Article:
Fourth in a series
Reflecting on my experience of reading Learning to Pray, the new book by Father James Martin, S.J., I have become aware of how different sections of the book appealed to me in different ways. I initially decided to read the book because I desired to learn. That desire was fulfilled countless times as I learned both from Father Martin’s vast experience and his insights into prayer and also from the numerous authors he quotes throughout his book.
Reading Learning to Pray was like encountering a library of books about prayer, each author offering vital insights. At times while reading the book I was informed and inspired and at other times I was provoked and challenged. Never did I find the book boring.
Often I was moved to think through my own view of prayer, what I thought about prayer, whether I did or did not agree with what Father Martin had written. That was especially true while I was reading a section devoted to the questions surrounding prayers that seem to go unanswered.
The section of his book that Father Martin devotes to what he calls unanswered prayer is the one section that I might disagree with at least slightly. The reason that I write ‘might disagree’ is because prayer is so mysterious that if Jim and I sat down to discuss what he refers to as “unanswered prayers,” I might discover that we really don’t disagree.
Jim writes the following:
“One of the most important questions in the spiritual life is: What happens when we don’t get what we pray for?…
Before answering that question, we have to ask other questions: How does prayer work? That is, how does God hear our prayers and how does God answer them?”
The short answer is that we have no idea. None of us know how prayer works for the simple reason that none of us are God.
Yet Christians and Jews have always believed that God hears our prayers. The Psalms speak of God as the ‘one who answers prayers,’ and Jesus asks us to express our prayers to God. This is a constitutive part of the Jewish and Christian tradition. And to use some simple theology, if God is the all-powerful, all-knowing, all-loving Creator of the universe, it is surely not beyond God’s capacity to hear our prayers — all of them. Our human minds, however, cannot comprehend how this can be, or what it means.” (pp.108-109)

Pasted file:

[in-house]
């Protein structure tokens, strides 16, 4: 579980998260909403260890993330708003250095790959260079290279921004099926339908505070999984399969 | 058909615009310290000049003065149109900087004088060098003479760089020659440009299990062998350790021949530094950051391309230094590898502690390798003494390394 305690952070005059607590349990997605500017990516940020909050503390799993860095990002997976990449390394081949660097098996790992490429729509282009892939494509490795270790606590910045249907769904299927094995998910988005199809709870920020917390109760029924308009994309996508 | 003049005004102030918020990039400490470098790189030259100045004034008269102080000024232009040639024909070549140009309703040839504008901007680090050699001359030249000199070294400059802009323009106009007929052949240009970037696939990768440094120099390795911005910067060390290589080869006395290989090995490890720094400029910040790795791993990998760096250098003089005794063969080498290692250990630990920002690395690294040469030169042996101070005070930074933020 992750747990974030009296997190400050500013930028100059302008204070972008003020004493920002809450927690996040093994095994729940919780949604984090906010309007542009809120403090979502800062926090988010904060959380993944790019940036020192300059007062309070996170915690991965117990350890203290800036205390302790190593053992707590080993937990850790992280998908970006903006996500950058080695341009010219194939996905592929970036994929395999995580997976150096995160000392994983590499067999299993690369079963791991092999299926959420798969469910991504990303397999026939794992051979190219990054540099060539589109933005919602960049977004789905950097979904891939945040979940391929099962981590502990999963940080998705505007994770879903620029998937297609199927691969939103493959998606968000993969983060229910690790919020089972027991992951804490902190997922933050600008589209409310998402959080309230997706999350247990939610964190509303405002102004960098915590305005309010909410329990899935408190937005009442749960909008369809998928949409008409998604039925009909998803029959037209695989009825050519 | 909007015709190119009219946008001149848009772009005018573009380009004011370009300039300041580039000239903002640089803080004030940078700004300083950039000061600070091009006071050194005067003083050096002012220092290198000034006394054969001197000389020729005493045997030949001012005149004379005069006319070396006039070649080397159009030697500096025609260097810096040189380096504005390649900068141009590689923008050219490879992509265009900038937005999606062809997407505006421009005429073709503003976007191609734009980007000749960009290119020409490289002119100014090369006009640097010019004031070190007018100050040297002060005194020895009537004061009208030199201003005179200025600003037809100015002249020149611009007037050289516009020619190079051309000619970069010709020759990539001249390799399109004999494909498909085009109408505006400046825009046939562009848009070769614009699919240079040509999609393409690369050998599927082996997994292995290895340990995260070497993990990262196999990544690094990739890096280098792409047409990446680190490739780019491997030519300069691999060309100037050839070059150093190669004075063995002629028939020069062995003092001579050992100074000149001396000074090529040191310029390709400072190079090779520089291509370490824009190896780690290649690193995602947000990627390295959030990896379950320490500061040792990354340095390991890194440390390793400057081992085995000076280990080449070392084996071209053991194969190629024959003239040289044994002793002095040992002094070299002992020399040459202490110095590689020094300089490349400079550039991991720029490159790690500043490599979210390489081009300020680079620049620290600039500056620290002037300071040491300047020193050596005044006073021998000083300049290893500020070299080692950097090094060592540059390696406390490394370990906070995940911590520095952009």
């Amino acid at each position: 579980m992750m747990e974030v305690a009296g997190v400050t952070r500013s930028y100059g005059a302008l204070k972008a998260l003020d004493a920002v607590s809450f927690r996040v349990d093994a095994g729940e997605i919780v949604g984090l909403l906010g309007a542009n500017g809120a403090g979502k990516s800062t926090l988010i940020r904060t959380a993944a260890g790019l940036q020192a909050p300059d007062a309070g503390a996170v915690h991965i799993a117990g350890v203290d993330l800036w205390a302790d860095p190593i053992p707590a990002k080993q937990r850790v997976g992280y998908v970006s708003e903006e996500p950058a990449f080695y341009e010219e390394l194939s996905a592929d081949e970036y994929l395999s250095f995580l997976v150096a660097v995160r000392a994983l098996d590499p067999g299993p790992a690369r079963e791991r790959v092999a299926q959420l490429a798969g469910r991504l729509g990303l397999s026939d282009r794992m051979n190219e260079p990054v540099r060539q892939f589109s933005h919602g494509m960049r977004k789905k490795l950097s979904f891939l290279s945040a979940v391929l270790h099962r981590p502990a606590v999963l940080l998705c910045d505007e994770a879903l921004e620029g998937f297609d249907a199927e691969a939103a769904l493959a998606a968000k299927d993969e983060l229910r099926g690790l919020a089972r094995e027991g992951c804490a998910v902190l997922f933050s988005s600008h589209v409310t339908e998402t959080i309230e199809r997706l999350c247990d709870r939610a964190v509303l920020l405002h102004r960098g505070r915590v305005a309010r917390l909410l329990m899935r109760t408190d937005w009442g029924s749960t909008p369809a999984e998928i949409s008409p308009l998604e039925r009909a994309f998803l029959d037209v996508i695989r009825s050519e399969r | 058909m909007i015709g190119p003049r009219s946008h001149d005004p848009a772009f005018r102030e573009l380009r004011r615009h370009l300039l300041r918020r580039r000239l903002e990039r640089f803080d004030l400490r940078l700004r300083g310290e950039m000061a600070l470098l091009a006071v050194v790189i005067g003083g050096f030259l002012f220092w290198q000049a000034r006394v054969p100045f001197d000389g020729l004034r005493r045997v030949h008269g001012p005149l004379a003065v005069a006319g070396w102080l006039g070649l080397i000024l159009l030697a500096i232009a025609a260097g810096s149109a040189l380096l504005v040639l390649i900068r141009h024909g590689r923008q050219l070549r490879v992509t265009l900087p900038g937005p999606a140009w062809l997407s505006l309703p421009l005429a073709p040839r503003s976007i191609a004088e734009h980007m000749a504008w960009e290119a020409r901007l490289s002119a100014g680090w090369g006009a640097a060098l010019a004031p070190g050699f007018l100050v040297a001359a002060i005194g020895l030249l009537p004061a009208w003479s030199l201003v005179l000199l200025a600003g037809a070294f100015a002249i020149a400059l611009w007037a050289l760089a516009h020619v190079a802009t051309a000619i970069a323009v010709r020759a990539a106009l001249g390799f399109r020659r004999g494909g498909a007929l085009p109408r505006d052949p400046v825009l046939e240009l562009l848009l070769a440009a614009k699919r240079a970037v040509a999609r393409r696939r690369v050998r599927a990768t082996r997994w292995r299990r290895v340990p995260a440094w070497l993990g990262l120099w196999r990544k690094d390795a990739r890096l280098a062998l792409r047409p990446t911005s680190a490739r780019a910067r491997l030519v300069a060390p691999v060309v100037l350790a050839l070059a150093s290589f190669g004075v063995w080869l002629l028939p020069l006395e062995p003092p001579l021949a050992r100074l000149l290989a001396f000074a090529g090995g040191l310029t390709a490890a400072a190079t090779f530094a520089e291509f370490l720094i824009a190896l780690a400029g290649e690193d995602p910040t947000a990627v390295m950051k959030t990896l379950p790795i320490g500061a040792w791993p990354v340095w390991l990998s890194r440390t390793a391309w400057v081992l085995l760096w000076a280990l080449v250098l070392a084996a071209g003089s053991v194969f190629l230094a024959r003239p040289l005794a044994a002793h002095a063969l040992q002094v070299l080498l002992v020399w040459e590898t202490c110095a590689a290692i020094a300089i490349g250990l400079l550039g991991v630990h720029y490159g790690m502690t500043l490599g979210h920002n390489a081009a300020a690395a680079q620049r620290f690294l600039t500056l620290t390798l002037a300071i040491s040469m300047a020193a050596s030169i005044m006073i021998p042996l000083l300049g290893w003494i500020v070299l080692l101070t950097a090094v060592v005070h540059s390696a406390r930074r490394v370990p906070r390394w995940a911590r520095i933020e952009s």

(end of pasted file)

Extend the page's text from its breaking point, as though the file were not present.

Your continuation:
The possible difference between Jim’s view of “unanswered prayers” is that I do not believe that there is any such reality as a prayer that is unanswered.
God is all ‘yes’ in relation to us.
Obviously, some of our prayers are not answered in the way that we would like them to be answered, but I believe not only that they are in some way answered but however they are answered is better than the way we wanted to be answered.
I am going to use two examples to try to make a little more clear what I am claiming. Let us imagine that I am praying to teach a special course at St. John’s University and I want to teach the course from the highest motive: I really believe that the way I will teach the course will profit the students a great deal. Let us also imagine that I am praying for someone who is seriously sick and her illness seems to be devastating her family.
Imagine that I do not get chosen to teach the course and the person for whom I am praying does not get well. I believe that, though my prayers were not answered in the way I desired, they were answered and answered in a way better than I had desired. Can I explain how they were answered? No. Can I explain why I think they were answered in a way better than I hoped? I think I can. Everything I believe about God tells me that there cannot be a prayer that God does not hear and there cannot be a sincere prayer that God does not answer in some way, and the way is better than I had hoped.
It is not unlikely that in praying sincerely for the course and for the sick person my relationship with God was deepened. I did not get the course but I did get God! Though the person who is ill does not regain health, who can guess how God will use my prayers for the person who is ill?
As millions and millions of prayers are offered to God, in His infinite love God answers every single one. I think God wants everyone to be in a deep relation with God. None of those millions and millions of prayers are wasted.
I guess the bottom line is God is Love and always wants what is best for us. That does not solve the mystery of prayer but it should help us to trust and hope.
Father Lauder is a philosophy professor at St. John’s University, Jamaica. He presents two 15-minute talks from his lecture series on the Catholic Novel, 10:30 a.m. Monday through Friday on NET-TV.